« on: 22/01/2018 20:46:26 »
Quote from: tkadm30
is there any ways we could eradicate (Down Syndrome) permanently from the human genome with genetic engineering technology like CRISPR?I'm afraid not.
Down syndrome is is caused by a problem in development of the egg and sperm. It is not inherited from the parents.
So even if you eliminated it from one generation, it would reappear in the next generation.
Down Syndrome, or "Trisomy 21" is not related to "one bad gene", but an extra copy of a whole chromosome.
Chromosome 21 is the smallest human gene, and is estimated to have around 230 protein-coding genes and 300 genes that code for RNAs. With a third chromosome, some of these genes can be expressed 50% more than normal; but it's not clear which genes are causing the problems. Down syndrome is very variable in presentation, so the genes causing the problems may differ significantly between individuals.
It is this "small" number of genes that makes the third copy less lethal than a third copy of non-sex chromosomes (mammals have some established ways of dealing with extra copies of sex chromosomes).
While CRISPR is undoubtedly a huge advance over previous genetic engineering techniques, it is still only effective at making a single change in in 80-90% of isolated cells (with current techniques).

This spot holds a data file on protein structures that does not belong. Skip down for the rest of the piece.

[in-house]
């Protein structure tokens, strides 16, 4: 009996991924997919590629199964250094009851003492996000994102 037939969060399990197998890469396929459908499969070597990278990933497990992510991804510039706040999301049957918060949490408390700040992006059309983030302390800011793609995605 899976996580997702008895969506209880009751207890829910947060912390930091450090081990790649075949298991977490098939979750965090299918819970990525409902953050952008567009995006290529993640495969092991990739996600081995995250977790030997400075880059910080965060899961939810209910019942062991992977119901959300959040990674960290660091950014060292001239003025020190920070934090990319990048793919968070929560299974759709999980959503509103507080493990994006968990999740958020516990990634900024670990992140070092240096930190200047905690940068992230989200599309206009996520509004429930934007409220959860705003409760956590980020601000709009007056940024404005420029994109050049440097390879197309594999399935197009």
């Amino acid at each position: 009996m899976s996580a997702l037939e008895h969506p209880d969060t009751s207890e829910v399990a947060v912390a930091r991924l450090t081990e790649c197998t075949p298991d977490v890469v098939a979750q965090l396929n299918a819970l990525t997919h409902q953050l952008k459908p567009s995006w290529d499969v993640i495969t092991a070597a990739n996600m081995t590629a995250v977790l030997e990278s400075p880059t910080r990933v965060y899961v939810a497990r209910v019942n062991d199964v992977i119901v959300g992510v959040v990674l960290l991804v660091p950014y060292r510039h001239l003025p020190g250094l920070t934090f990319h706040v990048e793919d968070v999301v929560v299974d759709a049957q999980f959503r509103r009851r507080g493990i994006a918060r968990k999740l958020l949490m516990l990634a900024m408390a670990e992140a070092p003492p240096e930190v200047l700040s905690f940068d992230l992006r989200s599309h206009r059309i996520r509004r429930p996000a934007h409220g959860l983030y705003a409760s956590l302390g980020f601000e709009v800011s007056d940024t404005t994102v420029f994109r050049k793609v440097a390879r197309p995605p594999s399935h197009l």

If you now try to make 500 coordinated changes in a single cell, your chance of success drops to around 0.85500, or around 5x10-36.
Worse than that, these genes are not "faulty" - the 2 other copies of Chromosome 21 have near-identical copies of the same genes. With 85% success rate, the chance that you will wipe out all 3 copies of a particular gene is 0.853 = 61%. Having zero active copies of a gene is far more lethal than having 3 active copies. Now multiply that by 500 genes, and the therapy would be fatal.
In reality, CRISPR is mostly suitable for single cells exposed in a dish (or perhaps exposed in the retina of the eye or the walls of blood vessels), rather than cells already assembled in an organ, a baby or an adult. It is just too hard to get the CRISPR to the cells you want (and not the cells you want untouched), and then separate the numerous failures from the successes.
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